34. 27.

    Procedural rules
    Are there any mandatory rules in your jurisdiction that govern the conduct of the arbitration (eg, general duties of the tribunal and/or the parties)?


  35. 28.Refusal to participate
    What is the applicable law (and prevailing practice) where a respondent fails to participate in an arbitration?
  36. 29.

    Admissible evidence
    What types of evidence are usually admitted, and how is evidence usually taken? Will the IBA Rules on the Taking of Evidence in International Arbitration generally be taken into account?


  37. 30.Court assistance
    Will the courts in your jurisdiction play any role in the obtaining of evidence?
  38. 31.Document production
    What is the relevant law and prevailing practice relating to document production in international arbitration in your jurisdiction?
  39. 32.Hearings
    Is it mandatory to have a final hearing on the merits?
  40. 33.

    Seat or place of arbitration
    If your jurisdiction is selected as the seat of arbitration, may hearings and procedural meetings be conducted elsewhere?


  41. Award

  42. 34.Majority decisions
    Can the tribunal decide by majority?
  43. 35.Limitations to awards and relief
    Are there any particular types of remedies or relief that an arbitral tribunal may not grant?
  44. 36.Dissenting arbitrators
    Are dissenting opinions permitted under the law of your jurisdiction? If so, are they common in practice?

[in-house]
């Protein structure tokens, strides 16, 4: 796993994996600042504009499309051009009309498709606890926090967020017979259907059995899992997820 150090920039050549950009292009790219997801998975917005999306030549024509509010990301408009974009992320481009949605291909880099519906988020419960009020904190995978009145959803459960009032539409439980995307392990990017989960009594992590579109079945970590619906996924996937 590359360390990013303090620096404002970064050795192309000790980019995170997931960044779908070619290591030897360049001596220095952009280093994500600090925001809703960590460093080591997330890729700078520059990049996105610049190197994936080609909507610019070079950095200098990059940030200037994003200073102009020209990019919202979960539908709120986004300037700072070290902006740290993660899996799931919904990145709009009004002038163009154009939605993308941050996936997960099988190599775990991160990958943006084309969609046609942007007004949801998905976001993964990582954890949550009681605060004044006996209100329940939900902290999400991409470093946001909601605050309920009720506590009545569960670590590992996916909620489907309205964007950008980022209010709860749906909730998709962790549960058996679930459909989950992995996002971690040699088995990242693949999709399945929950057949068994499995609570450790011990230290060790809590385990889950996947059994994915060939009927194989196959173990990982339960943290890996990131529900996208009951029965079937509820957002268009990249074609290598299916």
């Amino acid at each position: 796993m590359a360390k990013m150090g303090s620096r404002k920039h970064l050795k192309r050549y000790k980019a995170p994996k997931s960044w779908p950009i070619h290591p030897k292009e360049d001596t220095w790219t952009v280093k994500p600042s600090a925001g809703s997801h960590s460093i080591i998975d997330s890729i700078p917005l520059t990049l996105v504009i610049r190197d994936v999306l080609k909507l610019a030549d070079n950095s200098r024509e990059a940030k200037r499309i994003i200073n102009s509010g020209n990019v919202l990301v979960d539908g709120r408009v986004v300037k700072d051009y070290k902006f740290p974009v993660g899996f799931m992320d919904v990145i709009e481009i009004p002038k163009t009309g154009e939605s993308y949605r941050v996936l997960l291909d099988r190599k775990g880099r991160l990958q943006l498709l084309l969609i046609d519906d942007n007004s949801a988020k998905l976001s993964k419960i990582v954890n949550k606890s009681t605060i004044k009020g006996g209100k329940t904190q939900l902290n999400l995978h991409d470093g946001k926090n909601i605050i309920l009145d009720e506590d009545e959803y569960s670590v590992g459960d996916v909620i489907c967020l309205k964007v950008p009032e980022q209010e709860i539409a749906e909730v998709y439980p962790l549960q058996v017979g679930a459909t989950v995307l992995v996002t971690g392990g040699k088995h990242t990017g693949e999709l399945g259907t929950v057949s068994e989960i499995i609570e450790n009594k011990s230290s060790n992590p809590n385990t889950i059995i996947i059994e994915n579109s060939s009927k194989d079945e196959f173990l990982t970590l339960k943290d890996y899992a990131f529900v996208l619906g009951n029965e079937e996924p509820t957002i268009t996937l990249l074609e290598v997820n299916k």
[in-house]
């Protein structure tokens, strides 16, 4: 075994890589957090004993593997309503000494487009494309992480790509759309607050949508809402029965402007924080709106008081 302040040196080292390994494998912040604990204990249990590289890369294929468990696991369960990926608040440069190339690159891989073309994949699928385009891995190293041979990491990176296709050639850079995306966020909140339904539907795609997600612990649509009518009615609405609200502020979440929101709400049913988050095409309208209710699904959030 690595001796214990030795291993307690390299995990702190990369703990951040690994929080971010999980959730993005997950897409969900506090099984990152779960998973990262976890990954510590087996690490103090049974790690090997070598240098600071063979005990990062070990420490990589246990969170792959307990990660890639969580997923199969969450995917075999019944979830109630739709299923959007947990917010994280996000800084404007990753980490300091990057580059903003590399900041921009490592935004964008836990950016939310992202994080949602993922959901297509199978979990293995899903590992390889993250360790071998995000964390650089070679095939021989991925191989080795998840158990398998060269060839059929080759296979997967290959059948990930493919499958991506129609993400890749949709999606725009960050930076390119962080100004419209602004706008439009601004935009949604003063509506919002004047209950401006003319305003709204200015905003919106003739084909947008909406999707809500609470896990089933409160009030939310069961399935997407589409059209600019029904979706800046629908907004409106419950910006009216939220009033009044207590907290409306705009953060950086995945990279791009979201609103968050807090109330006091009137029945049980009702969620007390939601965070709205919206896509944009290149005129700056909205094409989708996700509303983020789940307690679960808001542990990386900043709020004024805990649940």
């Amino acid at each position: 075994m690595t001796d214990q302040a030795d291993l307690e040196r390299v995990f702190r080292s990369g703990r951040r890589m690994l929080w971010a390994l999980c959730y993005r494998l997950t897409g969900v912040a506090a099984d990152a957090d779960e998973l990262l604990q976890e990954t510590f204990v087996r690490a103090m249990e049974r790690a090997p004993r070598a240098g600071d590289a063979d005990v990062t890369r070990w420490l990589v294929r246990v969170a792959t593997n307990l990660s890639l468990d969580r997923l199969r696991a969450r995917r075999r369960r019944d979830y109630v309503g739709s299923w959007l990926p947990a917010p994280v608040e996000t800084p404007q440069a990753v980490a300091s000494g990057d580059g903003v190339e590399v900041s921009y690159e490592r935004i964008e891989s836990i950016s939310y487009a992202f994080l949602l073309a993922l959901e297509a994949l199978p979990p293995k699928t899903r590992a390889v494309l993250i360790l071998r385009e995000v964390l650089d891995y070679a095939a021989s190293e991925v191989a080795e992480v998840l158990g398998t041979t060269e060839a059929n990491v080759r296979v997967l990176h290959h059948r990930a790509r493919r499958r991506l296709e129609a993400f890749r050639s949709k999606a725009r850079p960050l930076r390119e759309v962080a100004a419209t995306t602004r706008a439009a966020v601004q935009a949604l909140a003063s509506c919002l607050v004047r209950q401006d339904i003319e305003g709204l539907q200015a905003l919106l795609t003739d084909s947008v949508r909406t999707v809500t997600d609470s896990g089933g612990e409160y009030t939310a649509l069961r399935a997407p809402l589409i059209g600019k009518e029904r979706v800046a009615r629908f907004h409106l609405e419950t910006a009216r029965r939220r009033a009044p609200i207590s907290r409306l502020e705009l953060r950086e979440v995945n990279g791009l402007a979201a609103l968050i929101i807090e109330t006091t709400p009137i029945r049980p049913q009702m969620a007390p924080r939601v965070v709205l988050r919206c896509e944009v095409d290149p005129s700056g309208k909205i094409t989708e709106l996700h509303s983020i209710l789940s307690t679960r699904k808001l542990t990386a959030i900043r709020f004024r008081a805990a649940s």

45. 37.Formalities
    What, if any, are the legal and formal requirements for a valid and enforceable award?
  46. 38.Time frames
    What time limits, if any, should parties be aware of in respect of an award? In particular, do any time limits govern the interpretation and correction of an award?
  47. Costs and interest

  48. 39.

    Costs
    Are parties able to recover fees paid and costs incurred? Does the "loser pays" rule generally apply in your jurisdiction?


  49. 40.Interest on the award
    Can interest be included on the principal claim and costs? Is there any mandatory or customary rate?
  50. Challenging awards

  51. 41.Grounds for appeal
    Are there any grounds on which an award may be appealed before the courts of your jurisdiction?
  52. 42.Other grounds for challenge
    Are there any other bases on which an award may be challenged, and if so what?
  53. 43.Modifying an award
    Is it open to the parties to exclude by agreement any right of appeal or other recourse that the law of your jurisdiction may provide?
  54. Enforcement in your jurisdiction

  55. 44.Enforcement of set-aside awards
    Will an award that has been set aside by the courts in the seat of arbitration be enforced in your jurisdiction?
  56. 45.Trends
    What trends, if any, are suggested by recent enforcement decisions? What is the prevailing approach of the courts in this regard?
  57. 46.State immunity
    To what extent might a state or state entity successfully raise a defence of state or sovereign immunity at the enforcement stage?
  58. Further considerations

  59. 47.Confidentiality
    To what extent are arbitral proceedings in your jurisdiction confidential?
  60. 48.Evidence and pleadings
    What is the position relating to evidence produced and pleadings filed in the arbitration? Are these confidential? Is there any way that they might be relied on in other proceedings (whether arbitral or court proceedings)?
  61. 49.Ethical codes
    What ethical codes and other professional standards, if any, apply to counsel and arbitrators conducting proceedings in your jurisdiction?
  62. 50.Procedural expectations
    Are there any particular procedural expectations or assumptions of which counsel or arbitrators participating in an international arbitration with its seat in your jurisdiction should be aware?
  63. 51.

    Third-party funding
    Is third-party funding permitted in your jurisdiction?